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How To Network On A Daily Basis

The best kept secret is that a successful career comes from hard work, determination, AND long-term, mutually beneficial relationships. Networking describes the process of establishing these relationships and it can happen in formal settings, such as career fairs, or in informal settings, such as at a restaurant. One of the most important reasons to network is that it gives you an advantage over other job seekers. It's just like going to office hours and having casual conversation with your professor. Essentially, if you're on his or her good side, more than likely, it will benefit you in the long run. Fact of the matter is, employers absolutely love it when job seekers show initiative. Believe it or not, many people have mentioned that hiring managers had already made a decision to hire them before the initial interview process even began as a result of networking and relationships that had already been established. Even after you’ve found an internship or a job, networking will continue to serve you well as you seek opportunities for advancement.

One of the most important reasons to network is that it gives you an advantage over other job seekers.


How To Get Started

First things first, you should work with a counselor, mentor, or someone with career experience to help you identify industries that may be of interest to you. DO NOT LIMIT YOURSELF! It's great to have a general idea of what you're good at and what you think you may want to do in the future, but it's also true that many people end up working at companies that have almost nothing to do with their degrees. Next, craft a resume and a LinkedIn profile page. Work with an advisor to make sure it's top notch and flawless. Finally, make business cards. Yes. How else do you expect for someone to contact you or remember you? You can make business cards on VistaPrint for as little as 9 bucks. All you have to do is put down your name, email, and phone number. Trust me, people will be particularly impressed if you hand them a business card. You will have already set yourself apart from the general population of job seekers.


Making Contact

Start small with family and friends. Your friends can point in the direction or put you in contact with one of their other friends. That other friend could know someone in the industry that you're interested in and could give you their contact information. It's a building process and you have to start with a foundation. Don't get discouraged because everyone isn't going to be key the your final destination, but every person you connect with allows you to open a new door of opportunity.

You're probably wondering what you should say when having actual conversation. It seems logical to ask for an internship or job, right? Ehhhh...NO. Literally, never do that. Your main goal is to ask for help, advice, or insight on how to get started in the industry of your interest. Once again, networking is about building relationships that can help you down the road. You don't just walk up to your professor and say, "give me an A," do you? I certainly hope not because that won't end well. It's the same concept with networking. If you don't present yourself as a genuine individual, you will be brushed to the side. At the end of each conversation mention that you would like to learn about their career path and field of work. Hand them your business card and if they don't exchange one to you then ask. At the very least, they will give you their email or phone number.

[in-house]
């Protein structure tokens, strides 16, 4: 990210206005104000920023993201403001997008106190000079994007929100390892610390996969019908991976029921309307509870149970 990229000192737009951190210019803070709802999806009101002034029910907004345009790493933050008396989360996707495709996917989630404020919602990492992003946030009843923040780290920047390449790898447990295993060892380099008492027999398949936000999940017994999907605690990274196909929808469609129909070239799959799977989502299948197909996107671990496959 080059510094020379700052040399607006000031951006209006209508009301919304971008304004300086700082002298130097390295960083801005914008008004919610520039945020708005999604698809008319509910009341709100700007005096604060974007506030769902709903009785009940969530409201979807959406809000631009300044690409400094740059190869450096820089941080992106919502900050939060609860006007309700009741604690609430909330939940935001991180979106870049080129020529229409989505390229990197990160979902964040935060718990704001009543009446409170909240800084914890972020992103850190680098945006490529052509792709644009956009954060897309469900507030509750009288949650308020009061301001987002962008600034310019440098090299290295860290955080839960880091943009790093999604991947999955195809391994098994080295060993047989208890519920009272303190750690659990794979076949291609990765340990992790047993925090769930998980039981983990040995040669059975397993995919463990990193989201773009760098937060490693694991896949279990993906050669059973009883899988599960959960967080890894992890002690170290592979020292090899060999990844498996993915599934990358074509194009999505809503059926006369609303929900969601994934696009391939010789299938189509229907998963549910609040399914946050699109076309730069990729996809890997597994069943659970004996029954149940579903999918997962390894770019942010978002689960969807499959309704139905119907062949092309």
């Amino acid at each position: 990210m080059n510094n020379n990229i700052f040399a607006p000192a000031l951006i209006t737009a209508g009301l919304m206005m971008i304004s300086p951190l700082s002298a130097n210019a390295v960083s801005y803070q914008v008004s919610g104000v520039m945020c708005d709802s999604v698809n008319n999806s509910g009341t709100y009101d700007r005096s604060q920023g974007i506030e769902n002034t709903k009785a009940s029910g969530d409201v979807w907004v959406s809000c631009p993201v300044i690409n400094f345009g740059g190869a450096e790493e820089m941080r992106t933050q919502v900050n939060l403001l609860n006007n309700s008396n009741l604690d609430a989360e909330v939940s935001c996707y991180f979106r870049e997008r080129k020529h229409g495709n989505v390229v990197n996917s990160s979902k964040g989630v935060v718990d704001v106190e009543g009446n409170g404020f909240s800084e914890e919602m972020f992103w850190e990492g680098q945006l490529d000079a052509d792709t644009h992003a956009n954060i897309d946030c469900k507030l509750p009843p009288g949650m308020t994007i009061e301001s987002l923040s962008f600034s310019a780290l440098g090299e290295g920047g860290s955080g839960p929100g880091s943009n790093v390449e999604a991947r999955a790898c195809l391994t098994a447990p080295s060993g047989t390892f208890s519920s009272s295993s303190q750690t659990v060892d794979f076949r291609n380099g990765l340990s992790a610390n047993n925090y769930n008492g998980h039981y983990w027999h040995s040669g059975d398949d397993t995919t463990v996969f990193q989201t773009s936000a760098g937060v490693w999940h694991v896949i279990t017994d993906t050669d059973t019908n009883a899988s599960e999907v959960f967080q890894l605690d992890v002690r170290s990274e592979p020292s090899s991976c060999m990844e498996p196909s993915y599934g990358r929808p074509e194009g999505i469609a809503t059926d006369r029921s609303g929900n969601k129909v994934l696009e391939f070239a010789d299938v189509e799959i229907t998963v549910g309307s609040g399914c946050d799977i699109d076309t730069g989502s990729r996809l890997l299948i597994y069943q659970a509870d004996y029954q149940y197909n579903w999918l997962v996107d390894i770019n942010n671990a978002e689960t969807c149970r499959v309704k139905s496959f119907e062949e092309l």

Requesting An Informational Interview

An informational interview is a brief meeting that allows you to ask questions about a person's career path, current position, appropriate ways to position yourself for a similar job, and so forth. You can set these up with anyone doing something interesting or relevant to you. Call or e-mail someone to set up an informational interview. A sample may look something like this:

Dear Mr. Smith,

I am a rising junior in the College of Arts and Sciences, and hope to pursue a career in secondary education upon graduation. Given that you have over five years of experience in this field, I would appreciate the chance to ask you a few questions about your career path and your experience in the public school system in Tennessee.

I realize that this time of year is likely a busy one for you. I am hopeful that you would be willing to speak with me over the phone or via email at some point during the next two weeks. Please let me know if you are able to talk with me and if so what method of communication would be preferable.

Thank you very much in advance for your time and insight.


Jane Doe

REMEMBER the most effective informational interviews are conducted with the goal of learning, not simply obtaining an offer. Be genuine. Questions you could ask during the conversation:

How did you choose this career?
What types of experiences are essential?
What's a typical work day like for you?
What is the most rewarding part of your job?
How do people find out about these jobs in your industry?
What organizations would you recommend I pursue?
Is there a certain person within this organization whom I should contact first?
May I use your name when I contact them?



Once you have completed the informational interview, send a thank you e-mail immediately. Keep a record of your interviews. Names, titles, addresses, dates, and topics of discussion will help you remember who told you what, and how to get in touch with your contacts. Check in with your network from time and time to see how their doing and also give them updates on how you're doing. If you don't keep in touch, people in your network will either assume that you're doing fine or you no longer require their help. I hope after reading this you use the information and take a huge step towards accomplishing your life goals.